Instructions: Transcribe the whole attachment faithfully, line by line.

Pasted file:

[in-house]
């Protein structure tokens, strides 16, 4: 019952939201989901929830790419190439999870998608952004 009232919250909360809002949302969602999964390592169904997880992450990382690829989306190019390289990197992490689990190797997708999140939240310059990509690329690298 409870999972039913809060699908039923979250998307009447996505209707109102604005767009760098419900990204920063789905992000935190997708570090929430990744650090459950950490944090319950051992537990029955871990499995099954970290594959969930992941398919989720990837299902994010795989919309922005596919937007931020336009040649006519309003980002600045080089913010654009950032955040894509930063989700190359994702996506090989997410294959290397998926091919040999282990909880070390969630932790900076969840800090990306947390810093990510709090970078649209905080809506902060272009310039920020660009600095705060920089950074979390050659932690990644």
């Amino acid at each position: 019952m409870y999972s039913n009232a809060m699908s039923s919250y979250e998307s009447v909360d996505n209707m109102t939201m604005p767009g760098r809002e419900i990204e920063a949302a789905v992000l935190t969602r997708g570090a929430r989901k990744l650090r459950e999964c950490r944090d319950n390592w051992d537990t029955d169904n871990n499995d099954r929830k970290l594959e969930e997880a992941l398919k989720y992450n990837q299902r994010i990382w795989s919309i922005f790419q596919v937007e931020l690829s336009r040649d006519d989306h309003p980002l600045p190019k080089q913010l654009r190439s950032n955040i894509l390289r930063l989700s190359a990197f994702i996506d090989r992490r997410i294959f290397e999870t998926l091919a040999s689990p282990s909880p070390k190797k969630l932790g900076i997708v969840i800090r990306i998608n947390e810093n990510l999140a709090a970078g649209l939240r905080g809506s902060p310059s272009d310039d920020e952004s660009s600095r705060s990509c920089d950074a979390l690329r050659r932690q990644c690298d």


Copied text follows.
[in-house]
């Protein structure tokens, strides 16, 4: 019952939201989901929830790419190439999870998608952004 009232919250909360809002949302969602999964390592169904997880992450990382690829989306190019390289990197992490689990190797997708999140939240310059990509690329690298 409870999972039913809060699908039923979250998307009447996505209707109102604005767009760098419900990204920063789905992000935190997708570090929430990744650090459950950490944090319950051992537990029955871990499995099954970290594959969930992941398919989720990837299902994010795989919309922005596919937007931020336009040649006519309003980002600045080089913010654009950032955040894509930063989700190359994702996506090989997410294959290397998926091919040999282990909880070390969630932790900076969840800090990306947390810093990510709090970078649209905080809506902060272009310039920020660009600095705060920089950074979390050659932690990644």
């Amino acid at each position: 019952m409870y999972s039913n009232a809060m699908s039923s919250y979250e998307s009447v909360d996505n209707m109102t939201m604005p767009g760098r809002e419900i990204e920063a949302a789905v992000l935190t969602r997708g570090a929430r989901k990744l650090r459950e999964c950490r944090d319950n390592w051992d537990t029955d169904n871990n499995d099954r929830k970290l594959e969930e997880a992941l398919k989720y992450n990837q299902r994010i990382w795989s919309i922005f790419q596919v937007e931020l690829s336009r040649d006519d989306h309003p980002l600045p190019k080089q913010l654009r190439s950032n955040i894509l390289r930063l989700s190359a990197f994702i996506d090989r992490r997410i294959f290397e999870t998926l091919a040999s689990p282990s909880p070390k190797k969630l932790g900076i997708v969840i800090r990306i998608n947390e810093n990510l999140a709090a970078g649209l939240r905080g809506s902060p310059s272009d310039d920020e952004s660009s600095r705060s990509c920089d950074a979390l690329r050659r932690q990644c690298d």